Adam LaRoche, who was owed $13 million over the 2016 season, made a call that favored his family over his salary. He retired from the game and left the money on the table. He wanted to take his son with him to work, and the White Sox wouldn’t let him. He decided to retire, so he could be with his family, which no matter what context it’s in, is a good decision.

But let’s forget about LaRoche’s decision. Instead, let’s think about the White Sox and their front office.

The complaint filed regarding Drake was likely minor – someone probably felt uncomfortable having a fourteen year old around in the locker room, was annoyed by him, or felt as if his constant presence wasn’t productive.

Was Drake’s presence a negative impact on the team? From watching Drake LaRoche and reading about him, it doesn’t seem like he was a hassle to have around- in fact, he was mainly the opposite. Players in both the Nats & White Sox clubhouse loved him.  Every day, he took over first base during batting practice, catching ground balls and flipping them into the ball bucket. He played catch with his dad.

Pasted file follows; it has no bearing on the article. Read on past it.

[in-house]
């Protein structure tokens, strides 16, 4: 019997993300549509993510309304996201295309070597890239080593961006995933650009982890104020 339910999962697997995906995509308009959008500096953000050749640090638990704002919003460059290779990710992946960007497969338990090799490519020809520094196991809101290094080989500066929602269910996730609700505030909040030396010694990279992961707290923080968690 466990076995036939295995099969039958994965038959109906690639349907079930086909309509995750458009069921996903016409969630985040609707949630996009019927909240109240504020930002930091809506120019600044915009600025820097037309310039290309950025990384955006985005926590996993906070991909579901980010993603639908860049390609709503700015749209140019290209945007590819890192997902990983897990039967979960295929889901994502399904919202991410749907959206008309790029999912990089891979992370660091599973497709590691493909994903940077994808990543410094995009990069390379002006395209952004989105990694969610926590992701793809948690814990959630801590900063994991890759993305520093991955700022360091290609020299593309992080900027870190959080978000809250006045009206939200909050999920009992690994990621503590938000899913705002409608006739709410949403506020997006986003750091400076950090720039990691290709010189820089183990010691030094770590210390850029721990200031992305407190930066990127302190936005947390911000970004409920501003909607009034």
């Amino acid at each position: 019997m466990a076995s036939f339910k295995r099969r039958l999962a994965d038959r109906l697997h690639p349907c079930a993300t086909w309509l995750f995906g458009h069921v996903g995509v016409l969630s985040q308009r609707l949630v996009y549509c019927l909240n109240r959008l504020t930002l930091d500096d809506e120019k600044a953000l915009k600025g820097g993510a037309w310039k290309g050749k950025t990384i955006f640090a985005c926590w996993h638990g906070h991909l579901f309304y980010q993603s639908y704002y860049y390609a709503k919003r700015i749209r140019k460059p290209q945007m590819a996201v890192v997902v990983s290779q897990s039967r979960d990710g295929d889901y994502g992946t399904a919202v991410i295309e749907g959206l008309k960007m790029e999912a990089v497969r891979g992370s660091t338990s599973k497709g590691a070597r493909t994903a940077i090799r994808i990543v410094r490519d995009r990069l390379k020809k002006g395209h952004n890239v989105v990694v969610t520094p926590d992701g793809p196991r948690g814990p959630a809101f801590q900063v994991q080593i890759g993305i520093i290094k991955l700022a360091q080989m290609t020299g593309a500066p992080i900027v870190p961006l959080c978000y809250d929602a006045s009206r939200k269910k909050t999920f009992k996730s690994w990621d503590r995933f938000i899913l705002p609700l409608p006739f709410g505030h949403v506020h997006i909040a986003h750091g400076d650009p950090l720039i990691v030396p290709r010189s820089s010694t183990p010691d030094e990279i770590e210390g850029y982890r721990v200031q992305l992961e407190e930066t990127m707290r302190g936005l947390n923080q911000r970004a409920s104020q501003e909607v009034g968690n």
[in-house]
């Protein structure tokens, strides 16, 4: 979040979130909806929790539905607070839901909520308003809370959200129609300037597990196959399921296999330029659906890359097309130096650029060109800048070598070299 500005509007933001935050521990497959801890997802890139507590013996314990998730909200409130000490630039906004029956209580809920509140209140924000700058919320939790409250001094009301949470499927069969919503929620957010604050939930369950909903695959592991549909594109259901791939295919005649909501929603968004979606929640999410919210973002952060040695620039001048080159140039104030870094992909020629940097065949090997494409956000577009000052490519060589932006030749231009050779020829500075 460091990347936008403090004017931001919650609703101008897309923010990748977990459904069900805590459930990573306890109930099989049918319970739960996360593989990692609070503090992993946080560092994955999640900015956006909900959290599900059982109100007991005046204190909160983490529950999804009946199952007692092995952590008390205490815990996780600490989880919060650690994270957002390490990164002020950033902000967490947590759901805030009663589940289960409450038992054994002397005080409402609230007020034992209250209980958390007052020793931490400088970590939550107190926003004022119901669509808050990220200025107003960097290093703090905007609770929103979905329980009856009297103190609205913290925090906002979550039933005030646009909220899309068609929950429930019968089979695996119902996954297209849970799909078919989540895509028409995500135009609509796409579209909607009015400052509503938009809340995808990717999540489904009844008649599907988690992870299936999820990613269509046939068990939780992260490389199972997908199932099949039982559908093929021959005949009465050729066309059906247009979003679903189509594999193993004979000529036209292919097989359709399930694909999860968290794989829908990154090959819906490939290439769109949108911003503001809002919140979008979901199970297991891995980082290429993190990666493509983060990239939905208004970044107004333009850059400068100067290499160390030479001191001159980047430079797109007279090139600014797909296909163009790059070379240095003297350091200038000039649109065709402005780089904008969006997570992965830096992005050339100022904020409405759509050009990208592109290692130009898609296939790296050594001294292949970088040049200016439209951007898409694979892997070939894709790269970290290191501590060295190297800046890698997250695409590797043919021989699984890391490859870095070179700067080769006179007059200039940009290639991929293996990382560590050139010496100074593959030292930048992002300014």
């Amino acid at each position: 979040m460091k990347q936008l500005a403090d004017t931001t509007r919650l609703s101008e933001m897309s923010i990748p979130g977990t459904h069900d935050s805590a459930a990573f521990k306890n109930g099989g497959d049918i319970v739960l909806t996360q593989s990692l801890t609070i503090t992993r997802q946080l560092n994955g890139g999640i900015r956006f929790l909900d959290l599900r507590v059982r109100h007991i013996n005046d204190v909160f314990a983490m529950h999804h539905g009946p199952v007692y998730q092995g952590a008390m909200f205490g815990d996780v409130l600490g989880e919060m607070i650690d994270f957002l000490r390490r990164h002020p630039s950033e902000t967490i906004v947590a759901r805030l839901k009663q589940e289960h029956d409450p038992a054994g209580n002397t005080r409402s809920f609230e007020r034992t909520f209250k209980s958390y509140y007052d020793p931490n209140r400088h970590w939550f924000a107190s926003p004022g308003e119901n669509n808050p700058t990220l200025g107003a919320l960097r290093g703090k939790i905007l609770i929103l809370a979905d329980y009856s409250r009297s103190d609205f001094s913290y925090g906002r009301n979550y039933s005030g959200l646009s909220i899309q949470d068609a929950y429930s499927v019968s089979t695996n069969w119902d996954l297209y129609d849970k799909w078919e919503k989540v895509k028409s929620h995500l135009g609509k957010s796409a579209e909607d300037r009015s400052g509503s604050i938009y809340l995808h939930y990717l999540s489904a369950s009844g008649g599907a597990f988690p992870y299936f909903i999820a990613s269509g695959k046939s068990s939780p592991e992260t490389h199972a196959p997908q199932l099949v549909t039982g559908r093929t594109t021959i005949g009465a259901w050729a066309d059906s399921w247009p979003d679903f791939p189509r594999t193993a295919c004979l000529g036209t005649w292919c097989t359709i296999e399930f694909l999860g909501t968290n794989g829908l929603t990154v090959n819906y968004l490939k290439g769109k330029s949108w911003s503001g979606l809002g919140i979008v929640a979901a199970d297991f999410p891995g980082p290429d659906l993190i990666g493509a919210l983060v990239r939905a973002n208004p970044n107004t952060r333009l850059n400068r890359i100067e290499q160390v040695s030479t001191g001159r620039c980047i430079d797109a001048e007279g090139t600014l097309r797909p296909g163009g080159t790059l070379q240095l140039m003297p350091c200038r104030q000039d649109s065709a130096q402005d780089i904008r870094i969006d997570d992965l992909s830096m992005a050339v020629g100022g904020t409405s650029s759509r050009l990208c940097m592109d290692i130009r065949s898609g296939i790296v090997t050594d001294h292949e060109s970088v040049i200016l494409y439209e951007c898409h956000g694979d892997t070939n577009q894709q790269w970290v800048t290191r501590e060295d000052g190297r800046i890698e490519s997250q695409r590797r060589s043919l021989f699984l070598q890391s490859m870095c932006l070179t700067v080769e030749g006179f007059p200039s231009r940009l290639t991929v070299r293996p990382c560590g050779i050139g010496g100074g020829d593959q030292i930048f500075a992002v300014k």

If LaRoche was being annoying or disrespectful, it would be a whole other situation, but as far as anyone from the outside can tell, that certainly wasn’t the case.  White Sox Manager Robin Ventura said that Drake LaRoche is “probably more mature than most of the guys in there,”. Sox closer David Robertson said he thought of Drake as “part of the team”.

Shouldn’t have he been at school? The LaRoche family made a decision to tutor him on his own, and give him the opportunity to learn at the ballpark. “We’re not big on school,” LaRoche said. “I told my wife, ‘He’s going to learn a lot more useful information in the clubhouse than he will in the classroom, as far as life lessons.’ ” Certainly not a traditional choice, but judging the parenting style of others is never a good decision.